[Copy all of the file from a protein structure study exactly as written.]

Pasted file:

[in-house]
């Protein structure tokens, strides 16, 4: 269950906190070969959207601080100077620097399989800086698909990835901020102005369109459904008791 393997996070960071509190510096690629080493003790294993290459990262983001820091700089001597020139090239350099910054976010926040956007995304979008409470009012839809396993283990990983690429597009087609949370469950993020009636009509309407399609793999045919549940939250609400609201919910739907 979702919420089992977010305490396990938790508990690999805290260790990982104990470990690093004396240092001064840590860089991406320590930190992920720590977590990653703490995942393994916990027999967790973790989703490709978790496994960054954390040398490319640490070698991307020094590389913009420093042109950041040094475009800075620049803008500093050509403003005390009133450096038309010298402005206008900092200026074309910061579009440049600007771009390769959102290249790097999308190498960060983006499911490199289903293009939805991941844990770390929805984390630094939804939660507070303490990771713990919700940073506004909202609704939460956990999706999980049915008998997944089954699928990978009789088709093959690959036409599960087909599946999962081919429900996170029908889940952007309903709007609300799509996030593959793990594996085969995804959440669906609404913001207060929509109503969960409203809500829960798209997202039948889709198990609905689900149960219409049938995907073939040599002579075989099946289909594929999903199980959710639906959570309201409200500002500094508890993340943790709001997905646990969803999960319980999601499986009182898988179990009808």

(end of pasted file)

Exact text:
[in-house]
């Protein structure tokens, strides 16, 4: 269950906190070969959207601080100077620097399989800086698909990835901020102005369109459904008791 393997996070960071509190510096690629080493003790294993290459990262983001820091700089001597020139090239350099910054976010926040956007995304979008409470009012839809396993283990990983690429597009087609949370469950993020009636009509309407399609793999045919549940939250609400609201919910739907 979702919420089992977010305490396990938790508990690999805290260790990982104990470990690093004396240092001064840590860089991406320590930190992920720590977590990653703490995942393994916990027999967790973790989703490709978790496994960054954390040398490319640490070698991307020094590389913009420093042109950041040094475009800075620049803008500093050509403003005390009133450096038309010298402005206008900092200026074309910061579009440049600007771009390769959102290249790097999308190498960060983006499911490199289903293009939805991941844990770390929805984390630094939804939660507070303490990771713990919700940073506004909202609704939460956990999706999980049915008998997944089954699928990978009789088709093959690959036409599960087909599946999962081919429900996170029908889940952007309903709007609300799509996030593959793990594996085969995804959440669906609404913001207060929509109503969960409203809500829960798209997202039948889709198990609905689900149960219409049938995907073939040599002579075989099946289909594929999903199980959710639906959570309201409200500002500094508890993340943790709001997905646990969803999960319980999601499986009182898988179990009808």